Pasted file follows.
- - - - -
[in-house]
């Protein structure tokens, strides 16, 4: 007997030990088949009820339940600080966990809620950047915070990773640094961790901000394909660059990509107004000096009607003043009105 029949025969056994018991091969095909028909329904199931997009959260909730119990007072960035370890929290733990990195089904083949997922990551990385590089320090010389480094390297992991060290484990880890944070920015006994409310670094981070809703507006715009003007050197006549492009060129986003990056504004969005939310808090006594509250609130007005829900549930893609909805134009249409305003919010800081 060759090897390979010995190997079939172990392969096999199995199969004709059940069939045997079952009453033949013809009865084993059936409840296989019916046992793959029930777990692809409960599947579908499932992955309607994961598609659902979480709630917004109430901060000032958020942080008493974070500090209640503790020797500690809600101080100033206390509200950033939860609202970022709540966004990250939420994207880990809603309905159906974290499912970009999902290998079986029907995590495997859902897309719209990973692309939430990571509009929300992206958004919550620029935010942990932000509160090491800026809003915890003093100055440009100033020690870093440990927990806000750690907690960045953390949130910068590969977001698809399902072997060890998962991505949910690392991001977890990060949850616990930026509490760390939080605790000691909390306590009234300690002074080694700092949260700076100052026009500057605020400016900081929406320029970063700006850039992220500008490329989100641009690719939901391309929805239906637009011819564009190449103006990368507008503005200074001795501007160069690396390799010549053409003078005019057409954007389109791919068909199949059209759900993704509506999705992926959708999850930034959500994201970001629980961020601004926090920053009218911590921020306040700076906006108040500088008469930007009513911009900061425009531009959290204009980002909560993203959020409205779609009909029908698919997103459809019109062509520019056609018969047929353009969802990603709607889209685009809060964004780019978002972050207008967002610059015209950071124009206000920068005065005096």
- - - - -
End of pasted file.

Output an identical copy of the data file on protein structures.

[in-house]
């Protein structure tokens, strides 16, 4: 007997030990088949009820339940600080966990809620950047915070990773640094961790901000394909660059990509107004000096009607003043009105 029949025969056994018991091969095909028909329904199931997009959260909730119990007072960035370890929290733990990195089904083949997922990551990385590089320090010389480094390297992991060290484990880890944070920015006994409310670094981070809703507006715009003007050197006549492009060129986003990056504004969005939310808090006594509250609130007005829900549930893609909805134009249409305003919010800081 060759090897390979010995190997079939172990392969096999199995199969004709059940069939045997079952009453033949013809009865084993059936409840296989019916046992793959029930777990692809409960599947579908499932992955309607994961598609659902979480709630917004109430901060000032958020942080008493974070500090209640503790020797500690809600101080100033206390509200950033939860609202970022709540966004990250939420994207880990809603309905159906974290499912970009999902290998079986029907995590495997859902897309719209990973692309939430990571509009929300992206958004919550620029935010942990932000509160090491800026809003915890003093100055440009100033020690870093440990927990806000750690907690960045953390949130910068590969977001698809399902072997060890998962991505949910690392991001977890990060949850616990930026509490760390939080605790000691909390306590009234300690002074080694700092949260700076100052026009500057605020400016900081929406320029970063700006850039992220500008490329989100641009690719939901391309929805239906637009011819564009190449103006990368507008503005200074001795501007160069690396390799010549053409003078005019057409954007389109791919068909199949059209759900993704509506999705992926959708999850930034959500994201970001629980961020601004926090920053009218911590921020306040700076906006108040500088008469930007009513911009900061425009531009959290204009980002909560993203959020409205779609009909029908698919997103459809019109062509520019056609018969047929353009969802990603709607889209685009809060964004780019978002972050207008967002610059015209950071124009206000920068005065005096």